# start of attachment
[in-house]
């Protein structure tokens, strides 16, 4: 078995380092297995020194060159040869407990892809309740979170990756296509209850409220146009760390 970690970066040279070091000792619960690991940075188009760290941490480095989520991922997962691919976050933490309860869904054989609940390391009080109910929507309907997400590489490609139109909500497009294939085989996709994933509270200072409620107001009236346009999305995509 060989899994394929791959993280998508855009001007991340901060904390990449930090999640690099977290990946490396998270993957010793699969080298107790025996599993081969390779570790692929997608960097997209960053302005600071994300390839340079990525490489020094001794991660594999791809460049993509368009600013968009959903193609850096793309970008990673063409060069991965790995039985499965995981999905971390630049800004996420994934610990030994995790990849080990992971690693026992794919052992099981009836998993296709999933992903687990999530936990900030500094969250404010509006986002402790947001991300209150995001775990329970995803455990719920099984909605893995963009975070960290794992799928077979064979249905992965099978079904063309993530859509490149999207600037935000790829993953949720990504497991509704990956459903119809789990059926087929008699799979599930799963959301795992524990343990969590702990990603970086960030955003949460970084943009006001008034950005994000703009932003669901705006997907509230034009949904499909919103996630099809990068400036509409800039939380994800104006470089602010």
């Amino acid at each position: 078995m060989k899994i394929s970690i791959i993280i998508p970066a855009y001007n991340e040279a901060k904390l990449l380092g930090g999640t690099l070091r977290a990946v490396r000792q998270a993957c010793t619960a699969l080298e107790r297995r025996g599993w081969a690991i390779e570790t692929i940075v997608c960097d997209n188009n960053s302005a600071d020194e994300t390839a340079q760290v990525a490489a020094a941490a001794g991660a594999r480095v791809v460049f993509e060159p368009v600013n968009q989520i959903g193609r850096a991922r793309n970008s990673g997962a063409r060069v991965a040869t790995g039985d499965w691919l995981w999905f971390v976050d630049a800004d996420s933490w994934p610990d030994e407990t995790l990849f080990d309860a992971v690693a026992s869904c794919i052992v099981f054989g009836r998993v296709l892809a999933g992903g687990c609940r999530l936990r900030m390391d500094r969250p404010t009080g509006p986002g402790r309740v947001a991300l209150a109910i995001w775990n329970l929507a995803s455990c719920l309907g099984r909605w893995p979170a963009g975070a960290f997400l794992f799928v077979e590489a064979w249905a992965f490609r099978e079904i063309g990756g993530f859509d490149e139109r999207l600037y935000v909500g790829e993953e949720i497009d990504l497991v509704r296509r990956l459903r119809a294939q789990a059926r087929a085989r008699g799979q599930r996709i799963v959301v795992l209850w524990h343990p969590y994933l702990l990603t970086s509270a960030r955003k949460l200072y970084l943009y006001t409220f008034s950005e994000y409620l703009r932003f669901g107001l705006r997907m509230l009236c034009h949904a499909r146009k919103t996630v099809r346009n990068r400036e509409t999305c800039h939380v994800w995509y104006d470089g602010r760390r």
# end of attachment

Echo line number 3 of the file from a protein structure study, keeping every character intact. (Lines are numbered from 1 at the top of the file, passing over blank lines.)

């Amino acid at each position: 078995m060989k899994i394929s970690i791959i993280i998508p970066a855009y001007n991340e040279a901060k904390l990449l380092g930090g999640t690099l070091r977290a990946v490396r000792q998270a993957c010793t619960a699969l080298e107790r297995r025996g599993w081969a690991i390779e570790t692929i940075v997608c960097d997209n188009n960053s302005a600071d020194e994300t390839a340079q760290v990525a490489a020094a941490a001794g991660a594999r480095v791809v460049f993509e060159p368009v600013n968009q989520i959903g193609r850096a991922r793309n970008s990673g997962a063409r060069v991965a040869t790995g039985d499965w691919l995981w999905f971390v976050d630049a800004d996420s933490w994934p610990d030994e407990t995790l990849f080990d309860a992971v690693a026992s869904c794919i052992v099981f054989g009836r998993v296709l892809a999933g992903g687990c609940r999530l936990r900030m390391d500094r969250p404010t009080g509006p986002g402790r309740v947001a991300l209150a109910i995001w775990n329970l929507a995803s455990c719920l309907g099984r909605w893995p979170a963009g975070a960290f997400l794992f799928v077979e590489a064979w249905a992965f490609r099978e079904i063309g990756g993530f859509d490149e139109r999207l600037y935000v909500g790829e993953e949720i497009d990504l497991v509704r296509r990956l459903r119809a294939q789990a059926r087929a085989r008699g799979q599930r996709i799963v959301v795992l209850w524990h343990p969590y994933l702990l990603t970086s509270a960030r955003k949460l200072y970084l943009y006001t409220f008034s950005e994000y409620l703009r932003f669901g107001l705006r997907m509230l009236c034009h949904a499909r146009k919103t996630v099809r346009n990068r400036e509409t999305c800039h939380v994800w995509y104006d470089g602010r760390r």